A tube has been a Midwest finesse standard-bearer since Guido Hibdon of Sunrise Beach, Missouri, crossed paths in 1983 with the late Bobby Garland during the U.S. Open bass tournament at Lake Mead, Nevada. After he was paired with Garland at the tournament, Hibdon introduced the tube to the black bass that inhabit a variety of waterways across the Midwest, Southeast, and Northeast, as well as the Lake of the Woods, Ontario, Canada.
A few years after a pair of Midwest finesse anglers began wielding a 2 1/2-inch Strike King Lure Company's Zero affixed to a 1/16-ounce Gopher Tackle's Mushroom Head jig on Oct. 12, 2006, at a community reservoir in northeastern Kansas, a significant number of Midwest finesse anglers began hoping that Z-Man's Fishing Products, who manufactures the Zero for Strike King, would make a finesse-size tube out of ElaZtech.
ElaZtech is the unique material that Z-Man uses to make the Zero and several other soft-plastic baits that have become a fixture in the repertoire of many Midwest finesse anglers.
To the delight of these anglers, Z-Man introduced the TRD TubeZ to the angling world at the International Convention of Allied Sportsfishng Trades show on July 12-15 in Orlando, Florida.
Seventeen days before that introduction, Drew Reese of Rantoul, Kansas, filed a brief and two photographs on the Finesse News Network about his recent smallmouth bass pursuits at the Lake of the Woods, Ontario. He noted in that June 25 brief that he caught a smallmouth bass on his second cast with the TRD TubeZ affixed to a green-pumpkin 1/10-ounce Finesse ShroomZ jig.
Since 2012, Reese has played a significant role in helping Z-Man design three Midwest finesse baits and a Midwest finesse mushroom-style jig. Those baits and jig are the Hula StickZ, Finesse T.R.D., TRD TubeZ, and Finesse ShroomZ jig.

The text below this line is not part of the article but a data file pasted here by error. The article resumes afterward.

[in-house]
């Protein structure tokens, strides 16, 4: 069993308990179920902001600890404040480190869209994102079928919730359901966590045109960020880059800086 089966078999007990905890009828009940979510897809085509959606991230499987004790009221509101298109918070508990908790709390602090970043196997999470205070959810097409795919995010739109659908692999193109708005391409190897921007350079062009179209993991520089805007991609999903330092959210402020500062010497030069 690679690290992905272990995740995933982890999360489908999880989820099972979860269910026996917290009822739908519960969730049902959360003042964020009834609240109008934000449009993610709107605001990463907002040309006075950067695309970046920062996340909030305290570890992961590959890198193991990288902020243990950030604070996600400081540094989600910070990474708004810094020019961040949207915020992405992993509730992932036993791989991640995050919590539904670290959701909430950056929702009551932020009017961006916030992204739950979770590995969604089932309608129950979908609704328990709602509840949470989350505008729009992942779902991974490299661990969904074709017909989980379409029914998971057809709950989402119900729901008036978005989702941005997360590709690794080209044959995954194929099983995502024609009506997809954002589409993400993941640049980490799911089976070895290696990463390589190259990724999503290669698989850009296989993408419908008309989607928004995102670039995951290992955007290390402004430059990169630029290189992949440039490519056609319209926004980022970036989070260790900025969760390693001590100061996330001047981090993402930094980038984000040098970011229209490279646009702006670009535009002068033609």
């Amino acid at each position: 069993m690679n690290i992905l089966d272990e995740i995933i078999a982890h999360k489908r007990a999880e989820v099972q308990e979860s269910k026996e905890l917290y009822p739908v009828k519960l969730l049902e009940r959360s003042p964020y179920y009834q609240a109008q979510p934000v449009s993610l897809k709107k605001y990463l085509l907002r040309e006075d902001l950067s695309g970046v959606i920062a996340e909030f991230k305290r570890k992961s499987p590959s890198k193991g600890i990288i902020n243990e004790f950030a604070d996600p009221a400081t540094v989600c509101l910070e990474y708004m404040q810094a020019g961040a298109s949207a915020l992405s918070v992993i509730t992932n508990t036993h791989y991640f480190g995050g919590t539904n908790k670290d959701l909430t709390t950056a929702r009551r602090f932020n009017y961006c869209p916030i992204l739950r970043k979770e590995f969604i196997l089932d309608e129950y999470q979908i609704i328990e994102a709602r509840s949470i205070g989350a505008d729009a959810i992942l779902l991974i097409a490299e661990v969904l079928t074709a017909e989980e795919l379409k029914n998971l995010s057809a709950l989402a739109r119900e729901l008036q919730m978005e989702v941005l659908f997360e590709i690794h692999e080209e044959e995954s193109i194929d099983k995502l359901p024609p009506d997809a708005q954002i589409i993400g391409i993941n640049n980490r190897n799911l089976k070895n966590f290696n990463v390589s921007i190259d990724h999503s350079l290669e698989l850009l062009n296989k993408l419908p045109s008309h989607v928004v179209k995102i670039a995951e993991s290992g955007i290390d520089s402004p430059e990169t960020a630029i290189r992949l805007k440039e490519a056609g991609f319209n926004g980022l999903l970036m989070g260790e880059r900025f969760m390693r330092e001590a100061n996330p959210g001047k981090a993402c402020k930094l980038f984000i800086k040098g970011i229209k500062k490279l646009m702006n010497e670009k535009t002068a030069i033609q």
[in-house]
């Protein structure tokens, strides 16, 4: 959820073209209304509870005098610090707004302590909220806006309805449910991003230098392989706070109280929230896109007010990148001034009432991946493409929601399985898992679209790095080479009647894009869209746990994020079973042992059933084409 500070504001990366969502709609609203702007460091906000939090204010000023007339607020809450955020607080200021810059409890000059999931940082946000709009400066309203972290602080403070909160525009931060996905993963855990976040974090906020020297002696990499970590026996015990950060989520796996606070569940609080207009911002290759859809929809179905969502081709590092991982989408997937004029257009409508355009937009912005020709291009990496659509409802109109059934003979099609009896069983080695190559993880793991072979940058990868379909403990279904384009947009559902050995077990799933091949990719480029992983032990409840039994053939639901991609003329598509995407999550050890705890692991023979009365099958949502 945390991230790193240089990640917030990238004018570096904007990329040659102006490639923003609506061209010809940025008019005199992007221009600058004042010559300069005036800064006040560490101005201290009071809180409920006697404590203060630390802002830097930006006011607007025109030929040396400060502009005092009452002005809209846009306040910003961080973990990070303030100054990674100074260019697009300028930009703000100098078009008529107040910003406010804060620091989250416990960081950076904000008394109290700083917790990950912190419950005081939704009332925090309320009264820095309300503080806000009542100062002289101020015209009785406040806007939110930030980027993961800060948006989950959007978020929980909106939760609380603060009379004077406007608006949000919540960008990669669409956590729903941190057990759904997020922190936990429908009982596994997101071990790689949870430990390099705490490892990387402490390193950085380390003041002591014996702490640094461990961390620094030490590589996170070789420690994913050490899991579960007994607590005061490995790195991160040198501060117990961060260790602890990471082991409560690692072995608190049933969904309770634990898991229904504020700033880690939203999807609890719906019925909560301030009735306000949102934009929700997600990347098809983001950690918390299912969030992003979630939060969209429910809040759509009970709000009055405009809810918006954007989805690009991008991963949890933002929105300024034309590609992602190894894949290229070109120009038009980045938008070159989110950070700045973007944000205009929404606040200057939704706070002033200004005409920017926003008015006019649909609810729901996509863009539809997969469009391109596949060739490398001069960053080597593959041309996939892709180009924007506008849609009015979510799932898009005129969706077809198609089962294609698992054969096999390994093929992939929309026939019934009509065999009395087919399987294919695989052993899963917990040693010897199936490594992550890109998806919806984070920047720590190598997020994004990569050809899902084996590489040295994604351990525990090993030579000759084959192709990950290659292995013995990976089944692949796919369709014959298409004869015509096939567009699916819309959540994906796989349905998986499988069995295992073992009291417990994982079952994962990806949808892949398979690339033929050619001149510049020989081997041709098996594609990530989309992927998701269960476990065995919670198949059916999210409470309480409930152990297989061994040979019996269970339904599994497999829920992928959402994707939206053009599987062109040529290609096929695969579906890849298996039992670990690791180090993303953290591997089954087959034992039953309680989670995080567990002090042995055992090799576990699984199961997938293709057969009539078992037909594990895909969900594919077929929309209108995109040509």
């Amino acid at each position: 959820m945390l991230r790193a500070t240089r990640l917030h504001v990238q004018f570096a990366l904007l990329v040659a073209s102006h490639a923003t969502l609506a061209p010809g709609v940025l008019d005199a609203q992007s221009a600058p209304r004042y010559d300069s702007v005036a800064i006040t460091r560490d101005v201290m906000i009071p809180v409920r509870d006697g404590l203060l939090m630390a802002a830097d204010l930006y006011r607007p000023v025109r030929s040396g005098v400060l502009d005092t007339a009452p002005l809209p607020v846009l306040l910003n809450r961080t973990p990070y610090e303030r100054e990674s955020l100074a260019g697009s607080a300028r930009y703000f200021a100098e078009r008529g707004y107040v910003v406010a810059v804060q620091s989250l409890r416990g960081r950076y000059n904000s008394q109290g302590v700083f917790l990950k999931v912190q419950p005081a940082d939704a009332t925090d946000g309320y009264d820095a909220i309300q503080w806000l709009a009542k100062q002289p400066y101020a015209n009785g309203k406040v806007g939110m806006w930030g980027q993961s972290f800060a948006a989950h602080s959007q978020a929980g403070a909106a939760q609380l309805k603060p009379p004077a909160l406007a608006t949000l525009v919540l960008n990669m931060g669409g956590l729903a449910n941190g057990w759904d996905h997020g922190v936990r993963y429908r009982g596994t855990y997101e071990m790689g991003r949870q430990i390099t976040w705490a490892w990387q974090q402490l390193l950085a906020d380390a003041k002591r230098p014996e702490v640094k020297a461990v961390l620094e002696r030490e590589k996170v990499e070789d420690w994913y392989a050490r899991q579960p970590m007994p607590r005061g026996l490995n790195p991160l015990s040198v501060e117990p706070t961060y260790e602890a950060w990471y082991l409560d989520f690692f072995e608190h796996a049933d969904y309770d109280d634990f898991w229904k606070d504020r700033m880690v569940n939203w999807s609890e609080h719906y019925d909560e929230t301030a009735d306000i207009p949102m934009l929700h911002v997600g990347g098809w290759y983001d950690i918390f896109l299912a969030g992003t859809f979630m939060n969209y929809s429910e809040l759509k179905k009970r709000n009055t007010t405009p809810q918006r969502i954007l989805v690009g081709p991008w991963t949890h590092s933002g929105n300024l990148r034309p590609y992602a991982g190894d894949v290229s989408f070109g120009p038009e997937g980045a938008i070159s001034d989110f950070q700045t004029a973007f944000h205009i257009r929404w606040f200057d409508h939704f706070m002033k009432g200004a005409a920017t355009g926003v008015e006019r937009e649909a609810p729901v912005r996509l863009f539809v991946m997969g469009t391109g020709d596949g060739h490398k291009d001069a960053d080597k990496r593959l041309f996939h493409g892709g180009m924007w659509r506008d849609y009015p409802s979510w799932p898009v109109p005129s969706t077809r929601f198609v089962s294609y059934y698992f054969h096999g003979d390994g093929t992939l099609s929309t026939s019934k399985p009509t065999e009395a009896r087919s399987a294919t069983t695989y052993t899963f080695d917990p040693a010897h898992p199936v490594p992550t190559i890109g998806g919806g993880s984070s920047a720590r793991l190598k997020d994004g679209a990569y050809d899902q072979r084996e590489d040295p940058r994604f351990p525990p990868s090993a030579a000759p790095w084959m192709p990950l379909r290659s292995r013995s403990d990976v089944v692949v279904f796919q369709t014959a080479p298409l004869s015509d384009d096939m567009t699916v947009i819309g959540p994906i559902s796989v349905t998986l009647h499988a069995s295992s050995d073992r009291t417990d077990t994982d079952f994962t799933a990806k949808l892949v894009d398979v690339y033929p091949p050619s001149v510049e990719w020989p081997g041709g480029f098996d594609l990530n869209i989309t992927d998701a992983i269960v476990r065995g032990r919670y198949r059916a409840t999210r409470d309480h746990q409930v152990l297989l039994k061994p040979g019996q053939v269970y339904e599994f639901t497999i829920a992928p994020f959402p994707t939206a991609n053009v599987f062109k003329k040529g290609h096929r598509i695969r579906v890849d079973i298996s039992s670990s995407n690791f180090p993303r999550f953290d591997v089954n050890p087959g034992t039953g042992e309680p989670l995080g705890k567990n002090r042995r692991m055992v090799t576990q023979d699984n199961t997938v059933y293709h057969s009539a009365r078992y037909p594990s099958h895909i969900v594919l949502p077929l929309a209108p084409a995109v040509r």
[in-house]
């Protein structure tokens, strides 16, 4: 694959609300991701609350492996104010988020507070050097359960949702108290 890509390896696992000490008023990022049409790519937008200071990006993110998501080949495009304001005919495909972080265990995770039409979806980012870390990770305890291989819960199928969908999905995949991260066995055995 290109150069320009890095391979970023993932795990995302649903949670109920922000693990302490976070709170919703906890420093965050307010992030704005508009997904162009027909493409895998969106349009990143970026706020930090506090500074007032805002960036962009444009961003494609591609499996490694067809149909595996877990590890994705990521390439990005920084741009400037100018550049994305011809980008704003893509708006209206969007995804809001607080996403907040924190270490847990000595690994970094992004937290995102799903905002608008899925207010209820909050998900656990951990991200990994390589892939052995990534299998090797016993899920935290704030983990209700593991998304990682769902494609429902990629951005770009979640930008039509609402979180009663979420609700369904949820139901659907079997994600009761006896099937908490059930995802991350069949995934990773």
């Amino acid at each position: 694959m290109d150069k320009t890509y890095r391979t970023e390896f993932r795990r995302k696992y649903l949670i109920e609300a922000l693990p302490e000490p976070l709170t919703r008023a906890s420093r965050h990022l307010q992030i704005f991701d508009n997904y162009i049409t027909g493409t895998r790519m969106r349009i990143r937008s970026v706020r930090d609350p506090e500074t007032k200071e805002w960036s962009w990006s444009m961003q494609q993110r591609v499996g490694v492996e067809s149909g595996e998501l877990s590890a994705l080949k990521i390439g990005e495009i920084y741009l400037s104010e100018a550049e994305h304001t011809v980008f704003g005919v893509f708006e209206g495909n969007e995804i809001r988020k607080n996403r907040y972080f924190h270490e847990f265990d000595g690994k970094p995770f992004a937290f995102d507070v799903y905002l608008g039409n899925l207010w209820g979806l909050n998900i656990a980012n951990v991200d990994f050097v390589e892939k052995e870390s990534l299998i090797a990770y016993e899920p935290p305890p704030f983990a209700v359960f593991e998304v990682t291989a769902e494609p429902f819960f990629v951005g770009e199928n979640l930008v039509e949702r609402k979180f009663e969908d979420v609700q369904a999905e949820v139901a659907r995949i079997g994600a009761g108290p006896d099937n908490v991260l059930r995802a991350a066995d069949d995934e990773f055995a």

In his FNN brief, Reese said that he and a friend used the TRD TubeZ, Hula StickZ, and Finesse T.R.D. during their outings at the Lake of the Woods, and they caught well over 100 smallmouth bass during each outing.
Reece is a longtime tube aficionado, and he thinks the TRD TubeZ will become a major tool for Midwest finesse anglers who ply waterways that have been hammered for a decade with the 2 1/2-inch Z-Man's ZinkerZ, 2 1/2-inch Strike King Zero, and four-inch Z-Man's Finesse WormZ.
On July 1, I fished from 11:15 a.m. to 1:37 p.m. at a heavily fished community reservoir in northeastern Kansas, where the largemouth bass fishing has been extremely lackluster for much of 2015 and 2016. And several Midwest finesse anglers suspect that the largemouth bass have become wary of Midwest finesse tactics. During this two-hour-and-22-minute outing, I tested a green-pumpkin TRD TubeZ affixed to a chartreuse 1/16-ounce Gopher Tackle's Mushroom Head jig and a California Craw TRD TubeZ affixed to a chartreuse 1/16-ounce Gopher jig. I tested these TRD TubeZ rigs against a shortened four-inch Z-Man's Junebug Finesse WormZ on a chartreuse 1/16-ounce Gopher jig and a Z-Man's Junebug Finesse ShadZ on a red 1/16-ounce Gopher jig.
I used each rig for about 45 minutes.
One largemouth bass was caught on the green-pumpkin TRD TubeZ. Seven largemouth bass were caught on the California Craw TRD TubeZ affixed to a chartreuse 1/16-ounce Gopher jig. The Finesse WormZ rig caught five largemouth bass. The Finesse ShadZ caught two largemouth bass. (As I fished, I periodically regretted that I did not have a Junebug TRD TubeZ to test. Historically, the Junebug hue is the most effective Midwest finesse color to employ in the flatland reservoirs of northeastern Kansas.)
On July 15, I fished from 10:01 a.m. to 1:40 p.m. at another heavily fished community reservoir in northeastern Kansas, where several veteran Midwest finesse anglers suspect that the largemouth bass and smallmouth bass have become wary of Midwest finesse tactics. And on this three-hour-and-39-minute outing, the largemouth bass and smallmouth bass proved to be very difficult for me to find and catch.
I tested a Molting Craw TRD TubeZ affixed to a red 1/32-ounce Gopher jig and a California Craw TRD TubeZ affixed to a black 1/20-ounce Finesse ShroomZ jig. I tested these two TRD TubeZ rigs against a Z-Man's blue steel Slim SwimZ affixed to a blue 1/16-ounce Gopher jig, a shortened four-inch Strike King Lure Company's green-pumpkin-red Super Finesse Worm affixed to a red 1/32-ounce Gopher jig, a shortened four-inch Z-Man's Junebug Finesse WormZ affixed to a red 1/32-ounce Gopher jig, and a Z-Man's green-pumpkin Finesse ShadZ affixed to a chartreuse 1/16-ounce Gopher jig.